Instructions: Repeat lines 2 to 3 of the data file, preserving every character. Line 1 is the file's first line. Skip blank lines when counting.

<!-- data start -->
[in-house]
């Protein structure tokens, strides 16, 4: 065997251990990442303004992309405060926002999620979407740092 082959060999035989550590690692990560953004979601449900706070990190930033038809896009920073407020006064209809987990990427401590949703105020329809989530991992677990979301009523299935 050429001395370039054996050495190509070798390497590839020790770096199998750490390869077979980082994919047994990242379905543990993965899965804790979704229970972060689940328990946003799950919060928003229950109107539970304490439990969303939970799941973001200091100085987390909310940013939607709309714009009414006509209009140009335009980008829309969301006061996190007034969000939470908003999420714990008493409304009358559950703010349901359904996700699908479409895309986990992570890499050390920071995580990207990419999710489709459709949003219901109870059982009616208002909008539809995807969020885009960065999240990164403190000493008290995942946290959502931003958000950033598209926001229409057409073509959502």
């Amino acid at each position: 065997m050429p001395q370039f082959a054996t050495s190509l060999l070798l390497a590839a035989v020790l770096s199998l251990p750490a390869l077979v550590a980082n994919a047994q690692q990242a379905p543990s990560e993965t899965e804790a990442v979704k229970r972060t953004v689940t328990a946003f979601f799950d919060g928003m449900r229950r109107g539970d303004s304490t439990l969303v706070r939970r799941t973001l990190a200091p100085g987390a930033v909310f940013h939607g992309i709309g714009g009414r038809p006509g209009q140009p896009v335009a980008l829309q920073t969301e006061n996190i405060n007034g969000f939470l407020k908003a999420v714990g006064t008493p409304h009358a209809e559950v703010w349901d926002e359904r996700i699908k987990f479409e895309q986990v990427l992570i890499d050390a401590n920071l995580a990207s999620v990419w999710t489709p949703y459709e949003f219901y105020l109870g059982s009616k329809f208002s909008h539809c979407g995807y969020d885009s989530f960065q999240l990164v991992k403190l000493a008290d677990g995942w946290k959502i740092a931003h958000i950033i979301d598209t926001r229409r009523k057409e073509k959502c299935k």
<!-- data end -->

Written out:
């Protein structure tokens, strides 16, 4: 065997251990990442303004992309405060926002999620979407740092 082959060999035989550590690692990560953004979601449900706070990190930033038809896009920073407020006064209809987990990427401590949703105020329809989530991992677990979301009523299935 050429001395370039054996050495190509070798390497590839020790770096199998750490390869077979980082994919047994990242379905543990993965899965804790979704229970972060689940328990946003799950919060928003229950109107539970304490439990969303939970799941973001200091100085987390909310940013939607709309714009009414006509209009140009335009980008829309969301006061996190007034969000939470908003999420714990008493409304009358559950703010349901359904996700699908479409895309986990992570890499050390920071995580990207990419999710489709459709949003219901109870059982009616208002909008539809995807969020885009960065999240990164403190000493008290995942946290959502931003958000950033598209926001229409057409073509959502």
């Amino acid at each position: 065997m050429p001395q370039f082959a054996t050495s190509l060999l070798l390497a590839a035989v020790l770096s199998l251990p750490a390869l077979v550590a980082n994919a047994q690692q990242a379905p543990s990560e993965t899965e804790a990442v979704k229970r972060t953004v689940t328990a946003f979601f799950d919060g928003m449900r229950r109107g539970d303004s304490t439990l969303v706070r939970r799941t973001l990190a200091p100085g987390a930033v909310f940013h939607g992309i709309g714009g009414r038809p006509g209009q140009p896009v335009a980008l829309q920073t969301e006061n996190i405060n007034g969000f939470l407020k908003a999420v714990g006064t008493p409304h009358a209809e559950v703010w349901d926002e359904r996700i699908k987990f479409e895309q986990v990427l992570i890499d050390a401590n920071l995580a990207s999620v990419w999710t489709p949703y459709e949003f219901y105020l109870g059982s009616k329809f208002s909008h539809c979407g995807y969020d885009s989530f960065q999240l990164v991992k403190l000493a008290d677990g995942w946290k959502i740092a931003h958000i950033i979301d598209t926001r229409r009523k057409e073509k959502c299935k």